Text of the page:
When The Real World: San Francisco, a reality show that saw seven strangers live together, premiered on MTV in June 1994, AIDS was the leading cause of death for all Americans aged 25 to 44. Just years before the advent of highly active antiretroviral therapies, which greatly improved the health outcomes for people living with HIV, dominant perceptions of the virus were informed by homophobic stereotypes and scientifically unfounded HIV criminalization laws.
Pedro Zamora changed all of that.
When he disclosed his HIV status to the strangers living with him on The Real World: San Francisco, Zamora became the face of HIV for people watching from their living rooms across the United States. A 21-year-old Cuban immigrant, Zamora had dedicated his life to educating youth about HIV/AIDS. The show provides us glimpses of Zamora speaking about HIV at schools, where he answers questions about how he contracted HIV, his future plans and his sexuality. Beyond students, Zamora also teaches his housemates about HIV. Specifically, Zamora has difficult conversations with Rachel, his conservative roommate, about what living with HIV means for both his health and his identity. These conversations demonstrate that HIV education was not only Zamora’s lived experience but also his life’s work.
The Real World: San Francisco flipped the script on the narrative around HIV in the United States. In sharing the realities of being a person living with HIV with a national audience, Zamora rejected the notion that an HIV/AIDS diagnosis meant an instant death sentence and instead posited it as part of the human experience. His relationship with Sean Sasser, which brought us the first same-sex commitment ceremony on television, and with the rest of his roommates, proved that those living with HIV, and the LGBTQ+ community at large, can love and be loved.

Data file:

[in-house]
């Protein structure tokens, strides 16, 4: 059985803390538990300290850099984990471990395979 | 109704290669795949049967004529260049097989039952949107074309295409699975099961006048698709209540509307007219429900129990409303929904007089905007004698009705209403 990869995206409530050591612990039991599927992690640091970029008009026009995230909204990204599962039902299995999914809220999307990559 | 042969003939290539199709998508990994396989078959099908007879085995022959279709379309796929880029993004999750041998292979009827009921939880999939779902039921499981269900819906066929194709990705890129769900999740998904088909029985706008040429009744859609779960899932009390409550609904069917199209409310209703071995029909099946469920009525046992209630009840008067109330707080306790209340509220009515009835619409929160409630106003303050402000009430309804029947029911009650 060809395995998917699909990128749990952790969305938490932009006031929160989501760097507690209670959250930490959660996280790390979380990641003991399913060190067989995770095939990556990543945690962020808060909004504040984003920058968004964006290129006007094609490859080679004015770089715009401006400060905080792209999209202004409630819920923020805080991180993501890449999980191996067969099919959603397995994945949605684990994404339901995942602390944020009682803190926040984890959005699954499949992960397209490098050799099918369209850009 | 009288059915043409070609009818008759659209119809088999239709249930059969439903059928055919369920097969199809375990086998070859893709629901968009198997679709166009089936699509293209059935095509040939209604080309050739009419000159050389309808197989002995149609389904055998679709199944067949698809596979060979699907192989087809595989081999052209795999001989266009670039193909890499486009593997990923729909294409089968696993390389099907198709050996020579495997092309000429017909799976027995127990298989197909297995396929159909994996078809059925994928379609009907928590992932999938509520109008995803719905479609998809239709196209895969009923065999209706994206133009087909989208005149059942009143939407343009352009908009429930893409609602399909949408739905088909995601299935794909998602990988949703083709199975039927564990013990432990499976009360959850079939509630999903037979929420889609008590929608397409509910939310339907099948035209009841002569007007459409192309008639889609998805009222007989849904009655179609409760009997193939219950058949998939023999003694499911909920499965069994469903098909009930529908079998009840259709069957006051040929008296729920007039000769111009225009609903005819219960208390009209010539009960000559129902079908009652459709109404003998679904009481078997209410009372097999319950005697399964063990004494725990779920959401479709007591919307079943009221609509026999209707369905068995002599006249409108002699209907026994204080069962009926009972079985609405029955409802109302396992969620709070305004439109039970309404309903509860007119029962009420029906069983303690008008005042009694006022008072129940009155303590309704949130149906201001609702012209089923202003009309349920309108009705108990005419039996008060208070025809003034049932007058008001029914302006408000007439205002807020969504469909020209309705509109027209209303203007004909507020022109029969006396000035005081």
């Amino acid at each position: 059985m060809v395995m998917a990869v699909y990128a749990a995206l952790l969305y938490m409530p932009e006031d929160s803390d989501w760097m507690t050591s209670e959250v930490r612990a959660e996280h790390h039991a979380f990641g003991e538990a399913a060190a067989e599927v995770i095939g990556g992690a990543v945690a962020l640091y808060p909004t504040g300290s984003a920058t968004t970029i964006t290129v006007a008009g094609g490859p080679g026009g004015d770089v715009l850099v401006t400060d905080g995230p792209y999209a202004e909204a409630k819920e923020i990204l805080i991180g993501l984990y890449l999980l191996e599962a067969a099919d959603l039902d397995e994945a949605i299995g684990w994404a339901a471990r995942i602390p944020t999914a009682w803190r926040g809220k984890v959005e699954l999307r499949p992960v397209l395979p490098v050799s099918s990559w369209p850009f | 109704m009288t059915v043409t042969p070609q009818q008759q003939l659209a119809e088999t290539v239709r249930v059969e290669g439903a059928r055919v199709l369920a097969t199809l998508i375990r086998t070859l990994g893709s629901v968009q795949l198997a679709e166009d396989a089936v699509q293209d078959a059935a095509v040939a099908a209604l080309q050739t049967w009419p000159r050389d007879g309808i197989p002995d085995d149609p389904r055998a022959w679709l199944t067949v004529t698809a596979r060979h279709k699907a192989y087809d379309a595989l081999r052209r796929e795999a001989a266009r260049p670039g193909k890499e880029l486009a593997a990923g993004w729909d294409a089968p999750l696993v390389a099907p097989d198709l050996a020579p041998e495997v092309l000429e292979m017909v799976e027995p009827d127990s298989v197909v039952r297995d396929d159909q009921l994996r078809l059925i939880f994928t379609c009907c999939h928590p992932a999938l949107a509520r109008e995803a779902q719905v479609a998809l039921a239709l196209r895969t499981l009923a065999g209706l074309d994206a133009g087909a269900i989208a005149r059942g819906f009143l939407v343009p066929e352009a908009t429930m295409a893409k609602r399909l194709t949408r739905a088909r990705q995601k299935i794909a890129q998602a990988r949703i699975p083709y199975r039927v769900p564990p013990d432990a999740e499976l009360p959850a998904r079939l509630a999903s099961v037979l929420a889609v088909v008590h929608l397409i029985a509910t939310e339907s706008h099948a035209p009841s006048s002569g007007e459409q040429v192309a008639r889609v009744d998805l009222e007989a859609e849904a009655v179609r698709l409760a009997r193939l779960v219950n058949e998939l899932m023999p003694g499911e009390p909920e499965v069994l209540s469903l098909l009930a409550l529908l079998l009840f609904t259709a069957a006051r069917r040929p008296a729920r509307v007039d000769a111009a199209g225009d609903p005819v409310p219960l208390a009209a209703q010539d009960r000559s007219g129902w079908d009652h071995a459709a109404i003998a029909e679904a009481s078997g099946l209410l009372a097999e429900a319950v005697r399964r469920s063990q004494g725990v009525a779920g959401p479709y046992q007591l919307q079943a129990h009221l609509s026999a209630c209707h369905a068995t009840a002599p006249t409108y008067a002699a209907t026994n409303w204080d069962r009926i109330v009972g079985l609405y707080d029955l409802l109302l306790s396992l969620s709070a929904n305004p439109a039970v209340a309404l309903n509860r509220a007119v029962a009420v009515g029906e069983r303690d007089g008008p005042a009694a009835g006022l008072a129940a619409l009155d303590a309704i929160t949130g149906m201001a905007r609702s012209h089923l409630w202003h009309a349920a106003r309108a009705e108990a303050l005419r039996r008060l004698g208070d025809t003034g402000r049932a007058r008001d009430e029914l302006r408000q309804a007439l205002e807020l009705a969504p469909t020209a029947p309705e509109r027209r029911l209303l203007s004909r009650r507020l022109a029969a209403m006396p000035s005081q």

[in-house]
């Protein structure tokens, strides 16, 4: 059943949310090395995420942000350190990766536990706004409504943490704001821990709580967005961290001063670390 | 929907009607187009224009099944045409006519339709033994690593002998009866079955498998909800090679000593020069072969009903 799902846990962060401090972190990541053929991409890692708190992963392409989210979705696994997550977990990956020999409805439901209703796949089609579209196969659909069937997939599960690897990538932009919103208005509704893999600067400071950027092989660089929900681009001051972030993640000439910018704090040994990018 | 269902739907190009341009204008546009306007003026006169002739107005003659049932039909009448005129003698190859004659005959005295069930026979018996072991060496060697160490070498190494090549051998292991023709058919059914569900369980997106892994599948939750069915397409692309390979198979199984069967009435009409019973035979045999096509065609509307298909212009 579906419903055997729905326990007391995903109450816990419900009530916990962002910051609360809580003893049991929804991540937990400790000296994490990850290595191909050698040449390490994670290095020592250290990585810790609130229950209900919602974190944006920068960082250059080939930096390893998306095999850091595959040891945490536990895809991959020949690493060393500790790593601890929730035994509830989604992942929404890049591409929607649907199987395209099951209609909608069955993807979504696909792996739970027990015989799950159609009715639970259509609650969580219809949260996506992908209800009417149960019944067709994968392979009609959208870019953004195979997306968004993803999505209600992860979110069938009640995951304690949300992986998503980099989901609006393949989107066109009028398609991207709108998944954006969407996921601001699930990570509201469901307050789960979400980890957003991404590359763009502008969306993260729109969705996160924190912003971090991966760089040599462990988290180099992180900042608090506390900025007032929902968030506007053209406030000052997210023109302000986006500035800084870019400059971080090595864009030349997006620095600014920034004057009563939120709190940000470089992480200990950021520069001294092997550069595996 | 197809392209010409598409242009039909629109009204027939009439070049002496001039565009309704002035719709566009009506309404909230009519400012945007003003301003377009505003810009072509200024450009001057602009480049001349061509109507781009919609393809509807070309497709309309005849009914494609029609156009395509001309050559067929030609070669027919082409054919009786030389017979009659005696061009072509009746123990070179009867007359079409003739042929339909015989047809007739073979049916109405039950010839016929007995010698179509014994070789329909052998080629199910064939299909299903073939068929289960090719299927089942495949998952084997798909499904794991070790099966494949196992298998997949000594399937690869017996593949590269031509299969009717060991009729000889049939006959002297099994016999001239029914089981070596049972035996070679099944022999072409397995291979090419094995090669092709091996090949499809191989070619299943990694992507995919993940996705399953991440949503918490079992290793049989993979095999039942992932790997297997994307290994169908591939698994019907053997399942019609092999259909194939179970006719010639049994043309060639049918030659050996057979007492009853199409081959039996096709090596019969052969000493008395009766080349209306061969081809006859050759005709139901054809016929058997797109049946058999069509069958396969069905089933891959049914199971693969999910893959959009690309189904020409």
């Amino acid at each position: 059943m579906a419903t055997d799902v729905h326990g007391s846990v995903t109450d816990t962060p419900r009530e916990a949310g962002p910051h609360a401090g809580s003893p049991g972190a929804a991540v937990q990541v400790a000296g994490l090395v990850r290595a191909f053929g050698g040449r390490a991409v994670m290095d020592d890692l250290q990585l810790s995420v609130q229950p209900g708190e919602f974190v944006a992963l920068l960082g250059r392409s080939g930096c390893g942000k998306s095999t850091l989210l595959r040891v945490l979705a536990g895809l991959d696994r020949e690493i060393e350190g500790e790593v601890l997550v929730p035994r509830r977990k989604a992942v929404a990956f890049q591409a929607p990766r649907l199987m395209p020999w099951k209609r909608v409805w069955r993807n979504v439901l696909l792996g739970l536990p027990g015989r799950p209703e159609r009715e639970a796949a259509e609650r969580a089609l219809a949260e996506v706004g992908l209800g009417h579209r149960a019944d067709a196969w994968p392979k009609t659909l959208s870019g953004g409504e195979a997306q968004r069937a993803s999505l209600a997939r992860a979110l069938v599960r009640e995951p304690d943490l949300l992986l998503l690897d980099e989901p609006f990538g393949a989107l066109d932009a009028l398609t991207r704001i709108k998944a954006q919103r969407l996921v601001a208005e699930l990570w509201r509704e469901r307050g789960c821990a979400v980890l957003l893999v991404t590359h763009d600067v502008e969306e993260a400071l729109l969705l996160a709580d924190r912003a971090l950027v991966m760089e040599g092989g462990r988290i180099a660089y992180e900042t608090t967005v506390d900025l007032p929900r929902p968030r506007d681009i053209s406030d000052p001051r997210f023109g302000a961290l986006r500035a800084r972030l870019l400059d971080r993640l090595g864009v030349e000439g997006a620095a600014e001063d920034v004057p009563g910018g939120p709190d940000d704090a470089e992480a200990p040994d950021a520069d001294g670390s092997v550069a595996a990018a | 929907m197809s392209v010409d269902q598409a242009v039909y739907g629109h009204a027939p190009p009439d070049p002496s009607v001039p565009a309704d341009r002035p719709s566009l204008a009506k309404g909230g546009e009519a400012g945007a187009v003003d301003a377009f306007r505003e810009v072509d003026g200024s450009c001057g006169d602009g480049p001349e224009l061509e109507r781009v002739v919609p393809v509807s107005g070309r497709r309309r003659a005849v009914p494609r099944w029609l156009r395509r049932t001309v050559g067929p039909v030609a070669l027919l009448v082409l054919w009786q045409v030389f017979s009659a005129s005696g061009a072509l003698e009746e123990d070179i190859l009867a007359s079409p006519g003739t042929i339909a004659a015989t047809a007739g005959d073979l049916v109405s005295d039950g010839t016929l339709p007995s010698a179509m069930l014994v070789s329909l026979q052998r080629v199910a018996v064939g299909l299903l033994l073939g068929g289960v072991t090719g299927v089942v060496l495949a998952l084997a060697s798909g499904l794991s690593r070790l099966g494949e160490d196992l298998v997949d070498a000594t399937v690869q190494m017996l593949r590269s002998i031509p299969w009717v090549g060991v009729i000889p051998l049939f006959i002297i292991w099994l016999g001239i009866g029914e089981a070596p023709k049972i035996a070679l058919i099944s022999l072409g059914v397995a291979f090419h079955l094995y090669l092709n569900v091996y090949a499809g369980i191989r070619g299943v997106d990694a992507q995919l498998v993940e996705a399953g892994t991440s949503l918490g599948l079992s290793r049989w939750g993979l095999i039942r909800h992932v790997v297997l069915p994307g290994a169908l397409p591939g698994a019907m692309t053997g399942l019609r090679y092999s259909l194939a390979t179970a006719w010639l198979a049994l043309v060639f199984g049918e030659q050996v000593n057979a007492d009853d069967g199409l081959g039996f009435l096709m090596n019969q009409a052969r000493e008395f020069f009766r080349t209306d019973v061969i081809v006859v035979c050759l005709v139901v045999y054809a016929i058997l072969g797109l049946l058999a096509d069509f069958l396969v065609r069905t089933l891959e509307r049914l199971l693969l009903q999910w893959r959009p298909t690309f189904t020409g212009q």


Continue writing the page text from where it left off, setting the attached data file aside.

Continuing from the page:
On National Youth HIV/AIDS Awareness Day, we are reminded about the work that Zamora did to educate youth about HIV. While The Real World: San Francisco shows us how much has changed for LGBTQ+ people in the past 27 years, it also makes clear how much has remained the same.
Schools continue to lack a comprehensive and inclusive sexual education regarding HIV and other sexually transmitted diseases. And our youth are being adversely impacted. According to the most recent Centers for Disease Control and Prevention data, about a quarter of all new HIV cases in the United States occur among youth ages 13 to 24 years old. About 87% of young males acquired HIV from unprotected male-to-male sex, just like Pedro did.
As a Cuban-American HIV advocate myself, I am grateful for Pedro Zamora for challenging perceptions about what it means to be both LGBTQ+ and HIV-positive. Pedro Zamora blazed a path for those seeking equality for people living with HIV, it is our job to follow it.
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